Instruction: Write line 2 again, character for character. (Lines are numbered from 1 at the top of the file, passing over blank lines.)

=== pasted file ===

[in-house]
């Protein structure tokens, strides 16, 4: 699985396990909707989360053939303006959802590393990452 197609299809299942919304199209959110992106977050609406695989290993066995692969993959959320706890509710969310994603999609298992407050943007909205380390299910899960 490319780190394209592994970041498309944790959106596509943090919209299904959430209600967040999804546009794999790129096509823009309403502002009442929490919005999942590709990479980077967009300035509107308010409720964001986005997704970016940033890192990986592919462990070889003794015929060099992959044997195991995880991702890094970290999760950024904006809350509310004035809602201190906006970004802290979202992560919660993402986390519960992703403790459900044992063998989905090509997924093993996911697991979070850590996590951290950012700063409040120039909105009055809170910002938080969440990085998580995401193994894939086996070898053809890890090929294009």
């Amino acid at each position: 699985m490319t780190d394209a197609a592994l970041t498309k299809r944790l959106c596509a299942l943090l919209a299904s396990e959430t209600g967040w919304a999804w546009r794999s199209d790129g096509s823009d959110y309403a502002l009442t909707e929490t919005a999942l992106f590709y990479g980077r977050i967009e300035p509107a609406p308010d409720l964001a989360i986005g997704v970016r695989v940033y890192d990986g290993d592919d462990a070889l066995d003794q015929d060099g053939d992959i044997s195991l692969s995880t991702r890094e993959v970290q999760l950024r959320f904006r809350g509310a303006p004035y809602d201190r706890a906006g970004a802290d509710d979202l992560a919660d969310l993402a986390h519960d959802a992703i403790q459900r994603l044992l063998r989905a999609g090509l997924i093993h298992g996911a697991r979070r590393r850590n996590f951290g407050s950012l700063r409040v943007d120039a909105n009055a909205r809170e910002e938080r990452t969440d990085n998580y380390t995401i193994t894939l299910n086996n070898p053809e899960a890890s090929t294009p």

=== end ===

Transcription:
């Protein structure tokens, strides 16, 4: 699985396990909707989360053939303006959802590393990452 197609299809299942919304199209959110992106977050609406695989290993066995692969993959959320706890509710969310994603999609298992407050943007909205380390299910899960 490319780190394209592994970041498309944790959106596509943090919209299904959430209600967040999804546009794999790129096509823009309403502002009442929490919005999942590709990479980077967009300035509107308010409720964001986005997704970016940033890192990986592919462990070889003794015929060099992959044997195991995880991702890094970290999760950024904006809350509310004035809602201190906006970004802290979202992560919660993402986390519960992703403790459900044992063998989905090509997924093993996911697991979070850590996590951290950012700063409040120039909105009055809170910002938080969440990085998580995401193994894939086996070898053809890890090929294009």